A Strange Scheme
The government must be very careful in paying in bank liquidity assistance. The 1998 Bank Indonesia Liquidity Assistance problems must not happen again.
THERE are many ways to save banks that are in trouble. During the 1998 crisis, the government established the Indonesian Bank Recovery Agency. Then, 10 years later, Bank Indonesia applied the protocol for dealing with problematic banks in the Bank Century case with the support of the Financial Sector Stability Committee.
With the Covid-19 pandemic ravaging so many companies, from large to small, the government is trying a different method. This crisis has led to non-performing loans and has put pressure on the liquidity of every bank in Indonesia. The government is to inject Rp87.6 trillion into anchor banks, or participating banks that will later act as helping hands from the government to assist banks experiencing liquidity problems and provide working capital for companies, especially micro, small and medium-sized enterprises (MSMEs) that have been impacted by the Covid-19 pandemic.
At first glance there is nothing wrong with this policy. The funds placed with anchor banks will be in the form of deposits and deposit certificates, with a yield equivalent to that of government bonds purchased by Bank Indonesia. Therefore, these anchor banks that have been appointed to help the government will not lose money. But on closer examination, there are risks with this liquidity assistance scheme.
Firstly, a number of these perspective anchor banks are also facing financial pressure because of the loss of liquidity after restructuring customers’ problem loans. As of June 2, there were 5.94 million debtors, from MSMEs as well as non-MSMEs. The restructuring funds channeled through 99 conventional public and sharia banks will total Rp609 trillion.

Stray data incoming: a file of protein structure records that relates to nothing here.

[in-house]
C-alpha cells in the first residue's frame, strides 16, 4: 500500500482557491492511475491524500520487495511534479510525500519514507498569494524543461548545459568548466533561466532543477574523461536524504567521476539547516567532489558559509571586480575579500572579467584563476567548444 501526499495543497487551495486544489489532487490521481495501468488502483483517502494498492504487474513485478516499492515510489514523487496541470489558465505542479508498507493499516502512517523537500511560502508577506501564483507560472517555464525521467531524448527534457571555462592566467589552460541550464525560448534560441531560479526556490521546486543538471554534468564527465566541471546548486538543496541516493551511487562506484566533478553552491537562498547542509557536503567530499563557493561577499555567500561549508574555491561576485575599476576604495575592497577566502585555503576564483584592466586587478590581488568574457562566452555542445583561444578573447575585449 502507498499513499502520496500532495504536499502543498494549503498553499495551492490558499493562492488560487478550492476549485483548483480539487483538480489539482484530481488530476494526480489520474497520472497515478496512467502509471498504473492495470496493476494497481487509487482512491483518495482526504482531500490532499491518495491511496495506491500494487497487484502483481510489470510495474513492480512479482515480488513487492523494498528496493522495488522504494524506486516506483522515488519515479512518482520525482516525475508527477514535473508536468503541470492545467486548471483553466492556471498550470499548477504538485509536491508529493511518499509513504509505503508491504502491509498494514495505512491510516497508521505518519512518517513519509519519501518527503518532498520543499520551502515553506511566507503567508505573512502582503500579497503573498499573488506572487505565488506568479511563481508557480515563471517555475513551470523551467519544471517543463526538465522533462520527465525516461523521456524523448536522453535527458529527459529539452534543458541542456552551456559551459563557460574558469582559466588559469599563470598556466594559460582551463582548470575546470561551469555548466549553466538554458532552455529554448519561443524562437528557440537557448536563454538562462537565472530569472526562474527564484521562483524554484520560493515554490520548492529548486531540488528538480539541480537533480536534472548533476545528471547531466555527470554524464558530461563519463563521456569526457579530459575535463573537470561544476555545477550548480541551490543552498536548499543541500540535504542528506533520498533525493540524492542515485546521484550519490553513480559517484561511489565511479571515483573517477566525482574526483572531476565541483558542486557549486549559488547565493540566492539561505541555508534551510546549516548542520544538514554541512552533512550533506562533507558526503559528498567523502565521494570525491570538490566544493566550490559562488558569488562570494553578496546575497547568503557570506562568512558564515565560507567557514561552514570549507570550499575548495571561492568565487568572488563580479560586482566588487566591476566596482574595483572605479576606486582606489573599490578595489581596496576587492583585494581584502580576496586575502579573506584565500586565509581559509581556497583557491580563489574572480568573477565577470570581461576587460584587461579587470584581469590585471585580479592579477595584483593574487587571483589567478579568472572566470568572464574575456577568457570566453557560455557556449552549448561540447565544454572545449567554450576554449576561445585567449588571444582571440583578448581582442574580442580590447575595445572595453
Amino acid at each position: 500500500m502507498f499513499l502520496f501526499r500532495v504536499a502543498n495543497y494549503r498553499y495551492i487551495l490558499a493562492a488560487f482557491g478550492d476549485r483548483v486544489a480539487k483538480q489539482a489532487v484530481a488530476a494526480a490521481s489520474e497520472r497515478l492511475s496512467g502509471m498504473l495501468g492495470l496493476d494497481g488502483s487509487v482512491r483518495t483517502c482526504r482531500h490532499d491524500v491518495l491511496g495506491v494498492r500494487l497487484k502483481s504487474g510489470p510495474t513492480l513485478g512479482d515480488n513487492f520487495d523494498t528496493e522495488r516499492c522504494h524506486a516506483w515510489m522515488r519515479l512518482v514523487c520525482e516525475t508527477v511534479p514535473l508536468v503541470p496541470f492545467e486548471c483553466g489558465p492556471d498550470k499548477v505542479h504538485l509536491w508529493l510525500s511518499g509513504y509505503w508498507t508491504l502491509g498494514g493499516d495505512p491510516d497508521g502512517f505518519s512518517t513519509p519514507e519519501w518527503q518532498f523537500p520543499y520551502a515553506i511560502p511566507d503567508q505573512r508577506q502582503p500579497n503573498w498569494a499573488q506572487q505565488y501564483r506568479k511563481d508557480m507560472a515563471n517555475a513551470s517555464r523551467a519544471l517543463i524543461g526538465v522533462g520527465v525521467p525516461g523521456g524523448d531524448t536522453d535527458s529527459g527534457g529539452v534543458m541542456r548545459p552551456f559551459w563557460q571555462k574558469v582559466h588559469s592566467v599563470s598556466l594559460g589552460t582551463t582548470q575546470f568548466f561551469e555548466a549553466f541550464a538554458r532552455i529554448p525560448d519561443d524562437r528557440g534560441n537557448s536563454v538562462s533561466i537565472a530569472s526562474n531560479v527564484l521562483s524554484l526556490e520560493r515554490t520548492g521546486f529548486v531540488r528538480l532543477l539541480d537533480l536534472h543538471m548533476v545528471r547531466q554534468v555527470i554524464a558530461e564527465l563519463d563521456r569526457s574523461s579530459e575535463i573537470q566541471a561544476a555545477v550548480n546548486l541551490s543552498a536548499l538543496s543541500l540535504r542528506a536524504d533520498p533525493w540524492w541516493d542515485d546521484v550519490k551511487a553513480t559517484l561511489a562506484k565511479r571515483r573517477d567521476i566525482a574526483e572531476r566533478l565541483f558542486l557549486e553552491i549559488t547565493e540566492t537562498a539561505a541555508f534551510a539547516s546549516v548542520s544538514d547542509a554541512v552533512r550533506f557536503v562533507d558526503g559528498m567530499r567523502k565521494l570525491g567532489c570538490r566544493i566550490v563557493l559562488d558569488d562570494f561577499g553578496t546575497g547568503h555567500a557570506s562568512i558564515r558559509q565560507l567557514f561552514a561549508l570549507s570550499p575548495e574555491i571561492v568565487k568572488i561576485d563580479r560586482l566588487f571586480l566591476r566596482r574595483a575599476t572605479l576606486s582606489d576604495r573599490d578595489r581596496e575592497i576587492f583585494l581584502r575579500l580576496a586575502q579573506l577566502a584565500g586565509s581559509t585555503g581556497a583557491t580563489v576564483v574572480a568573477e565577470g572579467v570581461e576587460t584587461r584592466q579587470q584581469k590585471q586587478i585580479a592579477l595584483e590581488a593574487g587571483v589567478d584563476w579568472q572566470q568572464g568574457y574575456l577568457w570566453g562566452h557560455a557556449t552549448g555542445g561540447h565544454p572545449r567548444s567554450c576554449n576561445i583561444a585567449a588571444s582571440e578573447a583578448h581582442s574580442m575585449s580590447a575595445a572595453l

Secondly, if these anchor banks are not selected carefully, the risks associated with the implementation of the program will be transferred to the anchor banks, namely systemic banks, which will ultimately have the potential to endanger the banking industry as a whole. They will not only face pressure because of internal liquidity, but also of being overwhelmed with work because they will have to select the implementing banks that will put forward the loan proposals. These anchor banks will be referees who will determine whether other banks live or die. Clearly there is a potential for conflicts of interest.
Under this scheme, the liquidity assistance for other banks will eventually be guided by commercial considerations of profit and loss, not simply the desire to restore liquidity of the banks receiving assistance. Although in its implementation this program will involve the Financial Services Authority (OJK), Deposit Insurance Corporation (LPS) and the Development Finance Comptroller (BPKP), is this a guarantee that there will be no collusion between anchor banks and implementing banks in order to help themselves to state funds?
Experience to date has shown that there is always moral hazard when rescuing banks in trouble, as was seen during the 1998 crisis and the rescue of Bank Century. In both these cases, owners who had destroyed their own banks still managed to reap a profit from the rescue process. And the funding for this program came from the state budget, which originated from the issuing of bonds absorbed by Bank Indonesia.
This method is dangerous because it will increase inflation, while the additional amount of money in circulation could close the rupiah to lose value. Unlike the dollar or the yen, the rupiah is not a currency that can readily be traded around the world. We must not bear unnecessary risks while at the same time failing to restore bank liquidity. Therefore, rather than using a new risky strategy, the government should use the method it has tried before, but after making improvements.